The Lesson

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Title Saga of the Sanpitch Vol 26
Subject Pioneers
Description Stories and poems about early Southern Utah Pioneers
Publisher Snow College
Date 1994
Type Text
Format application/pdf
Language eng
Rights Management Snow College
Holding Institution Snow College
ARK ark:/87278/s63x84sr
Setname snowc_sts
Date Created 2005-03-01
Date Modified 2005-03-01
ID 326218
Reference URL

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Title The Lesson
Description THE LESSON Ruth D. Scow Senior Division First Place Anecdote I came into my kitchen just in time to see our four-year-old son scaling the front of our "stand-alone cupboard" reaching for the match box that had been placed there to keep it out of the reach of children. "What do you mean trying to reach those boxes'.'1. I expostulated, as 1 grabbed the child and deposited him on the floor. "You think it will be fun to strike those matches'.'" The situation called for drastic action then and now. Quickly I reached on tiptoes and dispiayed a fall matchbox which 1 held in front of the boy. "Would you like to strike as many as all these matches in this box one after another?" 1 asked. He looked at me in amazement as he nodded his head and quickly reached for the box. His freckled face was filled with astonishment. It was a hot day in July 1940. but my quickly made plan was to take advantage of that heat where there was no shade, just hot sunshine. The path to the corral would be an ideal spot. We sat down. 1 explained about all these matches in the box. They would have to be struck one at a time on this embedded rock, and then he could hold each match in front of him until the hot flame almost reached his fingers. Then he was to blow the match out. He could put what was left of the match in this empty can. Wow. it was hot sitting there on this bare, dirt path! I looked at all the matches remaining in the box and thought of all the things 1 had planned to do that day. 1 handed him the first match and watched the procedure - then the next and the next and - all the time feeling the sun's heal more and more. This was a hot job. 1 needed patience and lots of love to endure what I had got myself into. Vet I knew the importance of this chance to teach our son about matches. 1 handed him the first match, then me next, and next; I kept careful watch as he struck each match, watched it burn, blew it out, and put the burnt match into the can of burnt matches. The sun seemed to slowly move across the sky with not even a cloud to furnish shade for us for even a moment of relief. The last match was struck. 1 gave a silent sigh of relief. Never had 1 been so hot on purpose. Surly he had learned a lesson? He looked at the box then at me and asked."Got any more?" 29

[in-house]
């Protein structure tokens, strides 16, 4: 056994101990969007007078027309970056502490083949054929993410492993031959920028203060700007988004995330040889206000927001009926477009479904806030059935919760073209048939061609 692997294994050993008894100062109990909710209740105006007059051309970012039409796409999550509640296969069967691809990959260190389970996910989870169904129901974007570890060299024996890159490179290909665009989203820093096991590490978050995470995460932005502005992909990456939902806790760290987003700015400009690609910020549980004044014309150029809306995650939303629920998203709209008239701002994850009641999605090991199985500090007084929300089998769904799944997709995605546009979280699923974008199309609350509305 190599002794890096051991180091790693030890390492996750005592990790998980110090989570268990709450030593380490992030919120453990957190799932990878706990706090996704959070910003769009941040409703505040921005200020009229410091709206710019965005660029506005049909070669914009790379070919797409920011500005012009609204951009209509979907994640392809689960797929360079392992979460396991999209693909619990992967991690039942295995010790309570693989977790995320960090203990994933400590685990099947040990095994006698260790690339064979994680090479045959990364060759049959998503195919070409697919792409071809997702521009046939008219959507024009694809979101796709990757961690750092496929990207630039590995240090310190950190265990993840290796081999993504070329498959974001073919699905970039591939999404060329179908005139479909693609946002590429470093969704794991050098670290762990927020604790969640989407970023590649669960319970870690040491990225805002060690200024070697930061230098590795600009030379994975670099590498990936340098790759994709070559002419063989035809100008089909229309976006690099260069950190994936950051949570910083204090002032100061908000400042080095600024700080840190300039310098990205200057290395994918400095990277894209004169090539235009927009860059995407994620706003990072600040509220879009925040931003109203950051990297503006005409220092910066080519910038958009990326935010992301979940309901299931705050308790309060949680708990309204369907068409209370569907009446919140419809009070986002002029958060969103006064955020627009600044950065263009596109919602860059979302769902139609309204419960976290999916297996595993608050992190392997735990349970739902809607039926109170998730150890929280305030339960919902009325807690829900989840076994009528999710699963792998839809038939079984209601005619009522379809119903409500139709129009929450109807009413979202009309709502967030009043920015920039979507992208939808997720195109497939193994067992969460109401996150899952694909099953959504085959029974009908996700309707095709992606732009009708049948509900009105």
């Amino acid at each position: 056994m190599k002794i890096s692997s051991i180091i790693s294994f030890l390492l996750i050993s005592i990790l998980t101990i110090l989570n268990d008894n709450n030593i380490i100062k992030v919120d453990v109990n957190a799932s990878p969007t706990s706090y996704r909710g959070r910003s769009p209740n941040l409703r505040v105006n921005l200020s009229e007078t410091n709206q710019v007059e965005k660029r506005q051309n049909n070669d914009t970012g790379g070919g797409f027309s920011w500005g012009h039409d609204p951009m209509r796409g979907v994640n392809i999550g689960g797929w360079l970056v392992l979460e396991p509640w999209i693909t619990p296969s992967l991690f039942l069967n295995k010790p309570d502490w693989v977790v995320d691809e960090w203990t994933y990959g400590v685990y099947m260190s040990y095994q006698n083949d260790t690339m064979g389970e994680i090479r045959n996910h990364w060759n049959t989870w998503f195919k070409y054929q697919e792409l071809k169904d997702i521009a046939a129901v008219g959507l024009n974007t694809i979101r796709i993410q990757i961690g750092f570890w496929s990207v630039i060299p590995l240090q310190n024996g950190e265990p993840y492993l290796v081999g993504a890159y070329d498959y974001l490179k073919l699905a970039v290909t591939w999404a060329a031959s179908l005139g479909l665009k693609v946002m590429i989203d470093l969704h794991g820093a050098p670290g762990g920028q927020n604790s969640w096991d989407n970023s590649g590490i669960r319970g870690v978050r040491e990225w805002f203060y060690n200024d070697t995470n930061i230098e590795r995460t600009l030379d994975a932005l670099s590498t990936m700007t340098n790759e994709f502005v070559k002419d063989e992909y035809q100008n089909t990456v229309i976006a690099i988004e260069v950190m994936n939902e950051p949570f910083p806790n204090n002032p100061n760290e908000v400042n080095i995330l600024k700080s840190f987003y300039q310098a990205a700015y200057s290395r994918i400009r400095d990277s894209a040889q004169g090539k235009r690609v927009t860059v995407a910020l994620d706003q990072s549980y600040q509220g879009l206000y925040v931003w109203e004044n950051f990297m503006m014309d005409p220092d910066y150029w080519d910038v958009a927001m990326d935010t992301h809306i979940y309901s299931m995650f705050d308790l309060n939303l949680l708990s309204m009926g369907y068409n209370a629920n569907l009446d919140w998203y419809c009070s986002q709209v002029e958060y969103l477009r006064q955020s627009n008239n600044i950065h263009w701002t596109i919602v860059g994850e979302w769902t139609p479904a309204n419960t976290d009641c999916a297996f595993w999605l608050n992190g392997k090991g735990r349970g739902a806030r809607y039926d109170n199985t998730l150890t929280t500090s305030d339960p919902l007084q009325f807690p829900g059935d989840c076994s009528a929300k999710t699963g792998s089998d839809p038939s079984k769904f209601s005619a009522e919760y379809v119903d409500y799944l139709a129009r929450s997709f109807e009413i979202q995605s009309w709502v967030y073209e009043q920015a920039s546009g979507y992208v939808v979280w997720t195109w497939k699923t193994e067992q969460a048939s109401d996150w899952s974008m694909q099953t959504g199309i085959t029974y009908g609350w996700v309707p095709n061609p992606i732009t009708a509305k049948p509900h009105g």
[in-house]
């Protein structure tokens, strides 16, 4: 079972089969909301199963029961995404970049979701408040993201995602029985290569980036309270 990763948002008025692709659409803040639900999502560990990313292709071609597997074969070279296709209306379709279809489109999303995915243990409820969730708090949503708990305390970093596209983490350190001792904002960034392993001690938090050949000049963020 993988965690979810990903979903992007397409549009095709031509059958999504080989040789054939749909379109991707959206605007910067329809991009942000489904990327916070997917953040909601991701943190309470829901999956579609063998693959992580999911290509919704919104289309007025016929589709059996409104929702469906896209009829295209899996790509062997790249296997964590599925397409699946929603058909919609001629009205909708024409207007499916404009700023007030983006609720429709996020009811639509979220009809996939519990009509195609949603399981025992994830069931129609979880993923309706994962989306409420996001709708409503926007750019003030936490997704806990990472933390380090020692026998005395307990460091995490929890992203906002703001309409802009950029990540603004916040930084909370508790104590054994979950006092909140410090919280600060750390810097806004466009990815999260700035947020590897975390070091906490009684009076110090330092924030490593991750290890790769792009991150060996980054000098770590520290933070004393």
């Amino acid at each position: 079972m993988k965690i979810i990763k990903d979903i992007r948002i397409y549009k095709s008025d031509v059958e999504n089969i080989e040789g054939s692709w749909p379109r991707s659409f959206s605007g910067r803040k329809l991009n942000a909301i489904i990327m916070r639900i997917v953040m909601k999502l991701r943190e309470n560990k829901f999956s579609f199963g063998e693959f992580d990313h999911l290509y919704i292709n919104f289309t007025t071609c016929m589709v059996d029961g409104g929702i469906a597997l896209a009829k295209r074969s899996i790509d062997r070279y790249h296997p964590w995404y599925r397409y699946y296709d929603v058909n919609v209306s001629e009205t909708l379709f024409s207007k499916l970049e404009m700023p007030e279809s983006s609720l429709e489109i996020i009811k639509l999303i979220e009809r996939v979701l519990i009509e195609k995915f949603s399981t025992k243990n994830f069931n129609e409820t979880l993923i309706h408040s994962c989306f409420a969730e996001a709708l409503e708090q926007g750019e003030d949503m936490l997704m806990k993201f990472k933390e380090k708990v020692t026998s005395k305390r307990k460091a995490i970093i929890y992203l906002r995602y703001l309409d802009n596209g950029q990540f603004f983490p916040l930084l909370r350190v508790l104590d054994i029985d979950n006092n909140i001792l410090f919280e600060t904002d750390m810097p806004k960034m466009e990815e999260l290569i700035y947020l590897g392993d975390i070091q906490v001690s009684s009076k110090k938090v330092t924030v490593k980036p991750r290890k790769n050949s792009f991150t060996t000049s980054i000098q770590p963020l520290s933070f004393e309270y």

Format application/pdf
Identifier 041_The Lesson.jpg
Source Saga of the Sanpitch Vol 26
Setname snowc_sts
Date Created 2005-02-23
Date Modified 2005-02-23
ID 326023
Reference URL